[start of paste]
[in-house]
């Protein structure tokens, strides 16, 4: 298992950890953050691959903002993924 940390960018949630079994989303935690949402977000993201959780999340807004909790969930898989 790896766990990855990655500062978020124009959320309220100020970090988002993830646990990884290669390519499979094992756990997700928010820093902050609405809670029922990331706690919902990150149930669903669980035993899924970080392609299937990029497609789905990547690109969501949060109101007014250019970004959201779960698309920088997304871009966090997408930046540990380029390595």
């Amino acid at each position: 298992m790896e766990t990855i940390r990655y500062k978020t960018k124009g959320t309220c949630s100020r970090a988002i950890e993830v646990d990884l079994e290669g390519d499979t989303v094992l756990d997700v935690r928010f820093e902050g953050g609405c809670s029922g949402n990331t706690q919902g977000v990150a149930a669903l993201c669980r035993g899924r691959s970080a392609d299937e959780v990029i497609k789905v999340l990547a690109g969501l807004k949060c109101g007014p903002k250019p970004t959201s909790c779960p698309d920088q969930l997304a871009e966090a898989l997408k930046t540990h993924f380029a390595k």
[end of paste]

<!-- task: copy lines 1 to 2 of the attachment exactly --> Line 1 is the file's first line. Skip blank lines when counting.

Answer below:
[in-house]
């Protein structure tokens, strides 16, 4: 298992950890953050691959903002993924 940390960018949630079994989303935690949402977000993201959780999340807004909790969930898989 790896766990990855990655500062978020124009959320309220100020970090988002993830646990990884290669390519499979094992756990997700928010820093902050609405809670029922990331706690919902990150149930669903669980035993899924970080392609299937990029497609789905990547690109969501949060109101007014250019970004959201779960698309920088997304871009966090997408930046540990380029390595």